Why We Must Support Black Carers
SUPPORT NEEDED: Carers see their role as part of their duty and often do not know that help is available for them
THROUGHOUT THE UK there are a lot of people who care, unpaid, for a family member or friend who due to illness, disability, a mental health problem or an addiction cannot cope without their support, and provide assistance to them in diverse ways.
Conventional wisdom suggests that most ethnic minority people will care for their loved ones, children and relatives. The reality however is that this unpaid duty can leave carers physically, mentally and emotionally drained to the extent that, the longer they carry out this role without support, the more likely they are in danger of their becoming unwell themselves and isolated.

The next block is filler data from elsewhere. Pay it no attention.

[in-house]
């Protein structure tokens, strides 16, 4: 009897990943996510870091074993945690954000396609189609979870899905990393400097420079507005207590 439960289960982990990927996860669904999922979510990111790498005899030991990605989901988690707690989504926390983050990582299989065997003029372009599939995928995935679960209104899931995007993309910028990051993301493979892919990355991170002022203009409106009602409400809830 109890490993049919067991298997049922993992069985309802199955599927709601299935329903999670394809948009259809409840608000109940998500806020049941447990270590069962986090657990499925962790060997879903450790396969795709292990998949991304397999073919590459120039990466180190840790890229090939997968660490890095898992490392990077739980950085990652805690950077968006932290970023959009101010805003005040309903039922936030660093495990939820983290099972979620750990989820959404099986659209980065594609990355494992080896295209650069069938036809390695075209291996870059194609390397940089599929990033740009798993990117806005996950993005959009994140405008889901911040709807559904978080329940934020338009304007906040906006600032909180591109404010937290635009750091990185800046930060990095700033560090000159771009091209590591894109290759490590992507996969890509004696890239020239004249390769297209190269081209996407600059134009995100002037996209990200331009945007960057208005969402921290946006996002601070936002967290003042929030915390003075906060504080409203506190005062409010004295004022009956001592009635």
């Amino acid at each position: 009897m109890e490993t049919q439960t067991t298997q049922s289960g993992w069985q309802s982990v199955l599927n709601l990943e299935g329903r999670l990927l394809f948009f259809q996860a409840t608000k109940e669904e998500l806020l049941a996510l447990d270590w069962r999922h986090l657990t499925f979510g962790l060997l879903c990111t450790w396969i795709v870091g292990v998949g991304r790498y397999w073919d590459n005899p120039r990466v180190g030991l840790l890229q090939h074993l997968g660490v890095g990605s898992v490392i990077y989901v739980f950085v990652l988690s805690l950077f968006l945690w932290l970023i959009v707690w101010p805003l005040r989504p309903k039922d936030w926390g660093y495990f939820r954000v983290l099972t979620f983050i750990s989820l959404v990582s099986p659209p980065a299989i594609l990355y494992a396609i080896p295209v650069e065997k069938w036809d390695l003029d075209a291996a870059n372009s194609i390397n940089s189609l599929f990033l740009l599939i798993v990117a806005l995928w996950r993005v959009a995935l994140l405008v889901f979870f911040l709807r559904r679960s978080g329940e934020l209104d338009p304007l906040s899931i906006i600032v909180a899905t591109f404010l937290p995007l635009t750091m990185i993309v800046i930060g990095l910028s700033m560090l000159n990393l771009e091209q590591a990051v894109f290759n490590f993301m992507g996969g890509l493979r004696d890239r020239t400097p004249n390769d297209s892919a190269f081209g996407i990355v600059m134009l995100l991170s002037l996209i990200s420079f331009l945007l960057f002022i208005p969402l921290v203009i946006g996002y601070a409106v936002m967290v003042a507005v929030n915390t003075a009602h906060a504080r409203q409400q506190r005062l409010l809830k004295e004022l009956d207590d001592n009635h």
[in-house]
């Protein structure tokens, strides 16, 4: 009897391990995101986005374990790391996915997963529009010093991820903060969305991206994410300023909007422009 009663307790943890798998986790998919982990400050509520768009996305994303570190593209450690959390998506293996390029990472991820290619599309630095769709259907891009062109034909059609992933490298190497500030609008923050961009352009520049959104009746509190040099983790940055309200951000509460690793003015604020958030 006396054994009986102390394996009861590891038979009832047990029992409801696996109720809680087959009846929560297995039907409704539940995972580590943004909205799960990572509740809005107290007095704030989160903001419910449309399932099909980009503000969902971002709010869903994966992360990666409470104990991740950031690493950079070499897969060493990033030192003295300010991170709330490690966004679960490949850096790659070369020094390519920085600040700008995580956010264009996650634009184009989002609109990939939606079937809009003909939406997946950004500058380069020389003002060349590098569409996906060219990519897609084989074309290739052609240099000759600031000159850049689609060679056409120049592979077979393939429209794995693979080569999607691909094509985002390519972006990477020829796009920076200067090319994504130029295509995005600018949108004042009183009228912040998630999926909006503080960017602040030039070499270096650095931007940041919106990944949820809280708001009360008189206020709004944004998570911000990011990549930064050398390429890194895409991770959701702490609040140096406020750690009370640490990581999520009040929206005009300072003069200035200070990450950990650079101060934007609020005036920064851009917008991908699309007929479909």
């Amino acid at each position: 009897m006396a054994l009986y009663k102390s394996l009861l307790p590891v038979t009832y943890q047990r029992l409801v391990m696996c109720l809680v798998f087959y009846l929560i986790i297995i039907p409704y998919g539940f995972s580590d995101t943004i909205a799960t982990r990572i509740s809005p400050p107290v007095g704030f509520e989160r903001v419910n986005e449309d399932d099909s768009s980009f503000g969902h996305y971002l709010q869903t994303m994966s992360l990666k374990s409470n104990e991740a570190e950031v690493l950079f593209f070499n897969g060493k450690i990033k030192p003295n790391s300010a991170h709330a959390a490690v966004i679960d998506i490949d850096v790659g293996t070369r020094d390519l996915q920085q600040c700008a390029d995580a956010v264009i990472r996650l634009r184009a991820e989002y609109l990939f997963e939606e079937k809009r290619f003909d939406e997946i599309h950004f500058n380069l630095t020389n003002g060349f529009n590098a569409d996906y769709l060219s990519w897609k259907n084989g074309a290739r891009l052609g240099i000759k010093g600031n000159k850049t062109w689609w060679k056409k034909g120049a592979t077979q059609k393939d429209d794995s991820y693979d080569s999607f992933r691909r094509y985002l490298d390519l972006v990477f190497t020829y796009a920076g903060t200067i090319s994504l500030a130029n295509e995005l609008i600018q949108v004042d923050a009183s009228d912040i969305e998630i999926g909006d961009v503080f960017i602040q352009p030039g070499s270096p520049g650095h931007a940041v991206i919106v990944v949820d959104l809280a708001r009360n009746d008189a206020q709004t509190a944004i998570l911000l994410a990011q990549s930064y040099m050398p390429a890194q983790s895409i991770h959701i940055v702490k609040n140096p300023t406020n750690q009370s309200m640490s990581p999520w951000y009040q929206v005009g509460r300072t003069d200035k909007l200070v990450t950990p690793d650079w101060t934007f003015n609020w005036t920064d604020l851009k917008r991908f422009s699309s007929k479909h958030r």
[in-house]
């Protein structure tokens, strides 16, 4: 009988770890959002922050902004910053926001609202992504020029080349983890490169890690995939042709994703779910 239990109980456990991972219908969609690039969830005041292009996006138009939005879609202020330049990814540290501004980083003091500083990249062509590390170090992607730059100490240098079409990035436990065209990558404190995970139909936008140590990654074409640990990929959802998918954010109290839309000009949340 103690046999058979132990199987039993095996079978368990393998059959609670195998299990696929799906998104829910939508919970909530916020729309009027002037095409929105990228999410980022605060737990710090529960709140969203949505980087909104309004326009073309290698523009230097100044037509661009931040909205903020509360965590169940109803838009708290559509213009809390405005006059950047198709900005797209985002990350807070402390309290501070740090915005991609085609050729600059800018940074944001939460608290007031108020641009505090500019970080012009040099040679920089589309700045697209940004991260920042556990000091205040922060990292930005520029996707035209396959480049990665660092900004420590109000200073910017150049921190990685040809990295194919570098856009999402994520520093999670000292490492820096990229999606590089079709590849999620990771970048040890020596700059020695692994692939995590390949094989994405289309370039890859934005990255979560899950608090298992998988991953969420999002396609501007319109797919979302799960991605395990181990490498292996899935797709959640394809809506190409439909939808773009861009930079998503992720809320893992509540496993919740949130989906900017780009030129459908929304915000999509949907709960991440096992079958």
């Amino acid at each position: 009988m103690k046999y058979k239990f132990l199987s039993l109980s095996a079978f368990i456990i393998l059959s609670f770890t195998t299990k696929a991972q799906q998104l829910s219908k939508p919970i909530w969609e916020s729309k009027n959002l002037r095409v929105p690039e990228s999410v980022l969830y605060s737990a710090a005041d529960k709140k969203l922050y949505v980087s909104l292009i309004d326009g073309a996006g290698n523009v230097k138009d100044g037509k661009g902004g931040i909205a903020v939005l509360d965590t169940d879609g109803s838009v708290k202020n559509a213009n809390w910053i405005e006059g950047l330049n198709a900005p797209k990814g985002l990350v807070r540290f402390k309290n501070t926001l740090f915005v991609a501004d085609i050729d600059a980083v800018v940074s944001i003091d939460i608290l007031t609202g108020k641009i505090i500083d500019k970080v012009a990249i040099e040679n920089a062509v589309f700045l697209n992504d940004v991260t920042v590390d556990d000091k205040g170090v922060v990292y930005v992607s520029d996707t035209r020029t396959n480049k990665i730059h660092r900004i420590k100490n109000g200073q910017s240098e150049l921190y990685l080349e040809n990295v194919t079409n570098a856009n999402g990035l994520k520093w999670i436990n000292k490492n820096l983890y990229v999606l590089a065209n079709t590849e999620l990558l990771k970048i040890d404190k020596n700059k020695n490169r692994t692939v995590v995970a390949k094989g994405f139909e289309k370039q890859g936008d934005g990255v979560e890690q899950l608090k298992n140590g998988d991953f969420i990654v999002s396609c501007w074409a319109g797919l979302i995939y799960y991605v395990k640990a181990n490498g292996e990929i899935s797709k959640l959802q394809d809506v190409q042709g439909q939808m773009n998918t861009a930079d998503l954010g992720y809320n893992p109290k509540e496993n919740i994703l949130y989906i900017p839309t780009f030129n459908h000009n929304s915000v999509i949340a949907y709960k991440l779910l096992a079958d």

The major problem is that there are a large number of hidden carers amongst the black and minority ethnic (BME) community who do not ask for help. These hidden carers see it as part of their duty, or they do not know that help is available to support them as carers. Or it could be because they think that asking for help would mean that they cannot cope with what they regard as, their basic duties of care to a loved one. There are others who also fear that knowledge of their duties will mean that their cared for may be taken into an institution where they may not be properly looked after.
Carers face a number of other difficulties such as having to juggle their paid work around their caring role and this can impact their career and earning power.